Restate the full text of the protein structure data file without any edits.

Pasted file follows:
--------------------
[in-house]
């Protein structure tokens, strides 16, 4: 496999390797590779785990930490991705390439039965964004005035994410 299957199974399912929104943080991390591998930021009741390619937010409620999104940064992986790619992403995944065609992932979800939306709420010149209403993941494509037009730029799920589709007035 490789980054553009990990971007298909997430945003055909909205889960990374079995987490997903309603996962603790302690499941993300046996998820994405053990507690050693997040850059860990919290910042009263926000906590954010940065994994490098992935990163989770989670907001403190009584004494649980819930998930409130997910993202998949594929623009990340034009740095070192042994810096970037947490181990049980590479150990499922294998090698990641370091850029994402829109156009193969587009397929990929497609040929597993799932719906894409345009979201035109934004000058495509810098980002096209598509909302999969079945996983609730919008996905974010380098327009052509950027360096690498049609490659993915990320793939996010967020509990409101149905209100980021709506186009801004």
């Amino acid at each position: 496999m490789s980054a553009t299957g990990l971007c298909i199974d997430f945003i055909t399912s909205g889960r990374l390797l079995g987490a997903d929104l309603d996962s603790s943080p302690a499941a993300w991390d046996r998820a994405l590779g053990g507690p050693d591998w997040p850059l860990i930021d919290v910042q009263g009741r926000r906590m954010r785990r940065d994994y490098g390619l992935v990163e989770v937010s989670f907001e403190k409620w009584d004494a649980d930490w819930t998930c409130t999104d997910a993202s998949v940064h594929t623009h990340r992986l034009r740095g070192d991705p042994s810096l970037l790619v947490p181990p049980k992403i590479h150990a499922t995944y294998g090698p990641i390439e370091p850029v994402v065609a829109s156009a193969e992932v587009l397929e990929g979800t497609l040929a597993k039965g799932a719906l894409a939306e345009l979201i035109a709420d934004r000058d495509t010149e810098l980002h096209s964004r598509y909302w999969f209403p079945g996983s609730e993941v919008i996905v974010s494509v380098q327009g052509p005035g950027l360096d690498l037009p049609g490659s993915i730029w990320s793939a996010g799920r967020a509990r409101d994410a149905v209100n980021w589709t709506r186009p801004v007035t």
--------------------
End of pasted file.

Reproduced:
[in-house]
């Protein structure tokens, strides 16, 4: 496999390797590779785990930490991705390439039965964004005035994410 299957199974399912929104943080991390591998930021009741390619937010409620999104940064992986790619992403995944065609992932979800939306709420010149209403993941494509037009730029799920589709007035 490789980054553009990990971007298909997430945003055909909205889960990374079995987490997903309603996962603790302690499941993300046996998820994405053990507690050693997040850059860990919290910042009263926000906590954010940065994994490098992935990163989770989670907001403190009584004494649980819930998930409130997910993202998949594929623009990340034009740095070192042994810096970037947490181990049980590479150990499922294998090698990641370091850029994402829109156009193969587009397929990929497609040929597993799932719906894409345009979201035109934004000058495509810098980002096209598509909302999969079945996983609730919008996905974010380098327009052509950027360096690498049609490659993915990320793939996010967020509990409101149905209100980021709506186009801004």
């Amino acid at each position: 496999m490789s980054a553009t299957g990990l971007c298909i199974d997430f945003i055909t399912s909205g889960r990374l390797l079995g987490a997903d929104l309603d996962s603790s943080p302690a499941a993300w991390d046996r998820a994405l590779g053990g507690p050693d591998w997040p850059l860990i930021d919290v910042q009263g009741r926000r906590m954010r785990r940065d994994y490098g390619l992935v990163e989770v937010s989670f907001e403190k409620w009584d004494a649980d930490w819930t998930c409130t999104d997910a993202s998949v940064h594929t623009h990340r992986l034009r740095g070192d991705p042994s810096l970037l790619v947490p181990p049980k992403i590479h150990a499922t995944y294998g090698p990641i390439e370091p850029v994402v065609a829109s156009a193969e992932v587009l397929e990929g979800t497609l040929a597993k039965g799932a719906l894409a939306e345009l979201i035109a709420d934004r000058d495509t010149e810098l980002h096209s964004r598509y909302w999969f209403p079945g996983s609730e993941v919008i996905v974010s494509v380098q327009g052509p005035g950027l360096d690498l037009p049609g490659s993915i730029w990320s793939a996010g799920r967020a509990r409101d994410a149905v209100n980021w589709t709506r186009p801004v007035t």